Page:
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Posted: January 11, 2008
Chairman Wynn examines dangers of nanotechnology
(Nanowerk News) On Wednesday, Congressman Albert R. Wynn (D-MD), Chairman of the Subcommittee on the Environment and Hazardous Materials, convened a forum on nanotechnology and heard from some of the leading environmental, government and industry experts in the field.
Nanotechnology is generally defined as the intentional engineering of materials at the atomic or molecular level with novel properties. Nanomaterials are usually less than 100 nanometers - approximately 1/800the the width of human hair. This new technology has the potential to revolutionize fields as diverse as pollution control, health care, energy and manufacturing. More than 500 nanotechnology-based consumer products are already on the market and more than 600 raw materials, intermediate components, and industrial equipment reportedly employ nanotechnology. The National Science Foundation estimates that by 2015, nanotechnology will have a $1 trillion impact on the economy and employ 2 million workers - 1 million of which may be in the U.S.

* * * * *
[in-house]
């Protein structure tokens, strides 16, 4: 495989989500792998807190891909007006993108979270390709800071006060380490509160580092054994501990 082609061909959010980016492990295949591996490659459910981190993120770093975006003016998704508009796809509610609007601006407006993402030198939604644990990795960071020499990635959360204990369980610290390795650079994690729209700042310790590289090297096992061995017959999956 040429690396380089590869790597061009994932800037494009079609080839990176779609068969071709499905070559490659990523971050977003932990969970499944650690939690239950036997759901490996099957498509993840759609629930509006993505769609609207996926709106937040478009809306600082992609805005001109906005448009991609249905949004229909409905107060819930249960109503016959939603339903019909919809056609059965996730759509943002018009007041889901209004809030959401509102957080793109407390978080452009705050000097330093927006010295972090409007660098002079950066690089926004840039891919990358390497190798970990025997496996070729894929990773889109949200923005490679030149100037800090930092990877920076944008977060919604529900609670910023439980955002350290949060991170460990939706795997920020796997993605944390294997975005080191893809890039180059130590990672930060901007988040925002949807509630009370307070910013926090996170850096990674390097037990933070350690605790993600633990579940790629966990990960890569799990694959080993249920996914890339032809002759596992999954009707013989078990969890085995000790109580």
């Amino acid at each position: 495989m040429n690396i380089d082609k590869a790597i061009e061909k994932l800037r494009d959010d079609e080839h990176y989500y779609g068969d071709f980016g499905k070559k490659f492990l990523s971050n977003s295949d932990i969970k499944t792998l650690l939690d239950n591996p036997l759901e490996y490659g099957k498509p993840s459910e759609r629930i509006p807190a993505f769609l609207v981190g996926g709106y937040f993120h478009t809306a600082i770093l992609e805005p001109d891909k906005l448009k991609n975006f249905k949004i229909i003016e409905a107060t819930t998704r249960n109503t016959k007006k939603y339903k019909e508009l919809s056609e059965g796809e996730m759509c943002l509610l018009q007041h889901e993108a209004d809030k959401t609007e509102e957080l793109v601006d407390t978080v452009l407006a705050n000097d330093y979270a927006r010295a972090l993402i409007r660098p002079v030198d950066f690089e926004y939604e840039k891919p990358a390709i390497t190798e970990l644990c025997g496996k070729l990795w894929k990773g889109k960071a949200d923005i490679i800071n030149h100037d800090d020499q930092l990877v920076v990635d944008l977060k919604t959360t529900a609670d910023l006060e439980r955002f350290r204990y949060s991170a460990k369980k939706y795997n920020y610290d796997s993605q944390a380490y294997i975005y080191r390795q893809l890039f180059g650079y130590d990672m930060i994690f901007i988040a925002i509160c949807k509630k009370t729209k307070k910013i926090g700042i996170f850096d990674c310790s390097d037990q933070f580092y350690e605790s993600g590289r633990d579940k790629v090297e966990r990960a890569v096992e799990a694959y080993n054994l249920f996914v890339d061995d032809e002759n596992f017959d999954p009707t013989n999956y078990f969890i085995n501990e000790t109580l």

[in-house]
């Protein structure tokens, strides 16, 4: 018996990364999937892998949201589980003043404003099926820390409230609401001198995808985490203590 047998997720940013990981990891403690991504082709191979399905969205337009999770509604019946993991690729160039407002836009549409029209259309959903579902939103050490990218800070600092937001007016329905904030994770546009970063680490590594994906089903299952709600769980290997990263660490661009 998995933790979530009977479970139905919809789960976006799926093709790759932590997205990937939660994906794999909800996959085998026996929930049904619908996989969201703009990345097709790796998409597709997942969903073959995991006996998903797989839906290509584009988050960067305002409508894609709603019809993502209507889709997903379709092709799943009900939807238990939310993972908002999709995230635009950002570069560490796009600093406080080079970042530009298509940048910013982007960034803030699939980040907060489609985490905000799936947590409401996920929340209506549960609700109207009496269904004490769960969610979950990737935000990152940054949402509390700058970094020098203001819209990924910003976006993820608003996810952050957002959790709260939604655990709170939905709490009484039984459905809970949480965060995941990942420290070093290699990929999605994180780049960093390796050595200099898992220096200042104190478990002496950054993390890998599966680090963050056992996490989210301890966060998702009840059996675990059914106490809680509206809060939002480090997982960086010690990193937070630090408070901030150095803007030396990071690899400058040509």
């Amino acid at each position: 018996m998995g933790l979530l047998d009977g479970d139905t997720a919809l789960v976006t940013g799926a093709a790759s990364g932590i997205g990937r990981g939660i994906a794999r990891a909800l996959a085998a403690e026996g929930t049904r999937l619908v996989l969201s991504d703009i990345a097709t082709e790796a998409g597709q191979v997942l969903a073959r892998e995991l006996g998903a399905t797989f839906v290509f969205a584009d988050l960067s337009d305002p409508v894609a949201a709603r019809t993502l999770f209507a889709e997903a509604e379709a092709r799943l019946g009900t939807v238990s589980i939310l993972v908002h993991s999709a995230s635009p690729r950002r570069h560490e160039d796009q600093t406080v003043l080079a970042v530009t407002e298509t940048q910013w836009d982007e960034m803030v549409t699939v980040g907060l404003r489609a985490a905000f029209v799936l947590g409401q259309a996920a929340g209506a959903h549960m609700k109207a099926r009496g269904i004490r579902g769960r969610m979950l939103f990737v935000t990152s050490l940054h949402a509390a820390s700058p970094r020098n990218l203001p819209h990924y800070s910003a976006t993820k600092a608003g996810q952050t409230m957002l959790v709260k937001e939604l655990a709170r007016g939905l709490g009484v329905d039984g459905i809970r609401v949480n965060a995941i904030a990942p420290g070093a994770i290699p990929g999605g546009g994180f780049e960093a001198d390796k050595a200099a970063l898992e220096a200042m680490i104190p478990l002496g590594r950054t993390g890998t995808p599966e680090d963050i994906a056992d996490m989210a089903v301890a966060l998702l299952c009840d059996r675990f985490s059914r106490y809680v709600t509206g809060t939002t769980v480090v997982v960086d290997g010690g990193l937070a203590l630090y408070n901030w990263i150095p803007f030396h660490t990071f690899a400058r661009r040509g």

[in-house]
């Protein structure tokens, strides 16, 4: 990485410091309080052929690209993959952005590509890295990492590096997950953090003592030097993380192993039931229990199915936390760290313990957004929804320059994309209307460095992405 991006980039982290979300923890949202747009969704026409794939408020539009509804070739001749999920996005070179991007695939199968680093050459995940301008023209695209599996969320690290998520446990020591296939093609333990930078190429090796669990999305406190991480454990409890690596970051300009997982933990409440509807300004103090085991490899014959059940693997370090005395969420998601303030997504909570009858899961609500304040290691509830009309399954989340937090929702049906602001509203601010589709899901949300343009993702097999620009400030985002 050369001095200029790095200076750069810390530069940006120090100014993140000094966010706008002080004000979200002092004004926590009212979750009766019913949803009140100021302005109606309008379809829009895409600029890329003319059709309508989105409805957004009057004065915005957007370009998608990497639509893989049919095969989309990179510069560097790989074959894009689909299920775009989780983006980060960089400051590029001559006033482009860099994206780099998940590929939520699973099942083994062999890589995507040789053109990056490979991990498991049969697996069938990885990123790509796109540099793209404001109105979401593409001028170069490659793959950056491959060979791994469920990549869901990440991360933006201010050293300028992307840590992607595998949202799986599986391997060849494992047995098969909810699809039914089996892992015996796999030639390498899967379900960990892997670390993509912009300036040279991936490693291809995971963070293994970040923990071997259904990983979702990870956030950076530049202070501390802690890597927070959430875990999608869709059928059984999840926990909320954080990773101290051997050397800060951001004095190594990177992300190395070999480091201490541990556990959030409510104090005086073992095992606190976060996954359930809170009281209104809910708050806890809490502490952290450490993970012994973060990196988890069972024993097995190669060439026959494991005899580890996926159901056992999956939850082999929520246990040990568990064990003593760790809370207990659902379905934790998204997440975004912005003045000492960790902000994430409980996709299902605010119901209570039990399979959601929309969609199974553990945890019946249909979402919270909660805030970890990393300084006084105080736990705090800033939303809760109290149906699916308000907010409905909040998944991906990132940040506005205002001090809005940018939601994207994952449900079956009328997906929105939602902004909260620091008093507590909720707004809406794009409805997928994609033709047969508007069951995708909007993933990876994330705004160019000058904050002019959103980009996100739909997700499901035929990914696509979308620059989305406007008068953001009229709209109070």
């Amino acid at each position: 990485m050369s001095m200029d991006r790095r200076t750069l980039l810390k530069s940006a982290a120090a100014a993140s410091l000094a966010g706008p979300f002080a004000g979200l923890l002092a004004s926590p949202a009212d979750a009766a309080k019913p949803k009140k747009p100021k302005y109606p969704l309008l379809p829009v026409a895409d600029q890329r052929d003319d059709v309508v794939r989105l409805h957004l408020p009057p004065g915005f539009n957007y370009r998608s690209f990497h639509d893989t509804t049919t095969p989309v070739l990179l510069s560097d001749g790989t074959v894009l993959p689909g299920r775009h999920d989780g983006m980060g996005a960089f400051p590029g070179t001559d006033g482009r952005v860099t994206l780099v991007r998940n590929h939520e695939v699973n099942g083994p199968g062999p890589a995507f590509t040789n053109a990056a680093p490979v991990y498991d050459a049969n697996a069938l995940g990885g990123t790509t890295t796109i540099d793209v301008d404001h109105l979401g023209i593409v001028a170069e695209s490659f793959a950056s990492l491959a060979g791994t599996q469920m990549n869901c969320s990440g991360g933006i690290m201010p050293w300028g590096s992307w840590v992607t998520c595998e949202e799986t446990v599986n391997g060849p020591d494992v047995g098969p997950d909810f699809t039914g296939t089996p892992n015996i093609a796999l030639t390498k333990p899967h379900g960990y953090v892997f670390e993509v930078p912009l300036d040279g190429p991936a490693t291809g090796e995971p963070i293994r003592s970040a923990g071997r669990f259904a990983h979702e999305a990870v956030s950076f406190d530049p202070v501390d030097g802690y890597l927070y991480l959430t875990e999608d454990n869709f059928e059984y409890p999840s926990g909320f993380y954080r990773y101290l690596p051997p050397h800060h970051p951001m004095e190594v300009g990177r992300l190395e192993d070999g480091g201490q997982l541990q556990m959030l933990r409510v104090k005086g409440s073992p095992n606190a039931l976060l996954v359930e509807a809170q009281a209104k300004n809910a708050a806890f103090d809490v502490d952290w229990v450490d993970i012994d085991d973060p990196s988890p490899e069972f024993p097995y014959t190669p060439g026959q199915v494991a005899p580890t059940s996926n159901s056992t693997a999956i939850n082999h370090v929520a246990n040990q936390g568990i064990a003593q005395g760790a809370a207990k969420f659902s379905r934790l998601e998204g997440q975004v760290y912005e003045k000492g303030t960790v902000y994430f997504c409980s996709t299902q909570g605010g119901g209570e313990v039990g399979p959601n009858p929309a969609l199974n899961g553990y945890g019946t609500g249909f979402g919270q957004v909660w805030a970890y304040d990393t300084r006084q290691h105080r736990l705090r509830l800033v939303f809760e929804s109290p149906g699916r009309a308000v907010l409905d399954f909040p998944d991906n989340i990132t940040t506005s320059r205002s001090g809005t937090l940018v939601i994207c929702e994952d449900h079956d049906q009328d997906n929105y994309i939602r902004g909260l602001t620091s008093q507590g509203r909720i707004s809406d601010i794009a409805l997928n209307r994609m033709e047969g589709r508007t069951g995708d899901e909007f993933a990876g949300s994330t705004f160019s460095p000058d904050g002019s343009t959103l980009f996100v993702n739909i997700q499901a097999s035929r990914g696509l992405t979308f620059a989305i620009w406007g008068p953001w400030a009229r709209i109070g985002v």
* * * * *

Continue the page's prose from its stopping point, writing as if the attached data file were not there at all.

The panel discussion confirmed that the existing statutory authorities are not capable of providing appropriate government oversight to address and minimize the risk of nanotechnology.
Wynn said, "Nanomaterials have real environmental, health and safety toxicity effects that need to be fully addressed to protect human health and the environment. A growing number of scientists believe that the unique properties of nanomaterials might pose substantial risks. Much remains unknown about the potential consequences of exposure to some commercially used nanomaterials. Without a comprehensive understanding of the risks involved with nanomaterials, the future of this promising technology may be overshadowed by undesired consequences."
Next year, Chairman Wynn plans to hold a hearing on the serious gaps in the current statutory and regulatory framework to provide appropriate oversight and protect human health and the environment.
Source: Office of Congressman Wynn (hat tip to John Monica at teh Nanotechnology Law Report)